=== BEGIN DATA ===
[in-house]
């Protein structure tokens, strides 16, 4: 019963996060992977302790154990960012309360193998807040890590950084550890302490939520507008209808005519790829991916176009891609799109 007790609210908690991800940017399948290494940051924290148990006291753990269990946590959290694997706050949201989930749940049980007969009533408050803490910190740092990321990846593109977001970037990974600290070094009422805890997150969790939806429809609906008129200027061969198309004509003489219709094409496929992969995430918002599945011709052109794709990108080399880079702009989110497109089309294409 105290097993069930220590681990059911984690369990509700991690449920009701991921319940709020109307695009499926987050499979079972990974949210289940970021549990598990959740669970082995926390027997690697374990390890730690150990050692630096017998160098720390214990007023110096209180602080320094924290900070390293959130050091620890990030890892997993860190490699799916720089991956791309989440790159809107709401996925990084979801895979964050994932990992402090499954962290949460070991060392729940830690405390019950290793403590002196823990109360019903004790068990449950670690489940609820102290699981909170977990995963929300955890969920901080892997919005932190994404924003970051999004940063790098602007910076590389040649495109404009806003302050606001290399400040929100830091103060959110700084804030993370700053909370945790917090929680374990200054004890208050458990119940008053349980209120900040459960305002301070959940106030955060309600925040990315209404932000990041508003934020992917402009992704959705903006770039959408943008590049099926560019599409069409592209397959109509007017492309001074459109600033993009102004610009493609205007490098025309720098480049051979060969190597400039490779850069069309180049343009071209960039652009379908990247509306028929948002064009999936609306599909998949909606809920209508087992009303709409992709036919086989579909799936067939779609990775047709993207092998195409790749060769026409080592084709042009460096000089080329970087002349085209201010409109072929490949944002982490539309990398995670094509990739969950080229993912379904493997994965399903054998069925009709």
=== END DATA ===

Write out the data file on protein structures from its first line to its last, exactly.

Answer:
[in-house]
């Protein structure tokens, strides 16, 4: 019963996060992977302790154990960012309360193998807040890590950084550890302490939520507008209808005519790829991916176009891609799109 007790609210908690991800940017399948290494940051924290148990006291753990269990946590959290694997706050949201989930749940049980007969009533408050803490910190740092990321990846593109977001970037990974600290070094009422805890997150969790939806429809609906008129200027061969198309004509003489219709094409496929992969995430918002599945011709052109794709990108080399880079702009989110497109089309294409 105290097993069930220590681990059911984690369990509700991690449920009701991921319940709020109307695009499926987050499979079972990974949210289940970021549990598990959740669970082995926390027997690697374990390890730690150990050692630096017998160098720390214990007023110096209180602080320094924290900070390293959130050091620890990030890892997993860190490699799916720089991956791309989440790159809107709401996925990084979801895979964050994932990992402090499954962290949460070991060392729940830690405390019950290793403590002196823990109360019903004790068990449950670690489940609820102290699981909170977990995963929300955890969920901080892997919005932190994404924003970051999004940063790098602007910076590389040649495109404009806003302050606001290399400040929100830091103060959110700084804030993370700053909370945790917090929680374990200054004890208050458990119940008053349980209120900040459960305002301070959940106030955060309600925040990315209404932000990041508003934020992917402009992704959705903006770039959408943008590049099926560019599409069409592209397959109509007017492309001074459109600033993009102004610009493609205007490098025309720098480049051979060969190597400039490779850069069309180049343009071209960039652009379908990247509306028929948002064009999936609306599909998949909606809920209508087992009303709409992709036919086989579909799936067939779609990775047709993207092998195409790749060769026409080592084709042009460096000089080329970087002349085209201010409109072929490949944002982490539309990398995670094509990739969950080229993912379904493997994965399903054998069925009709």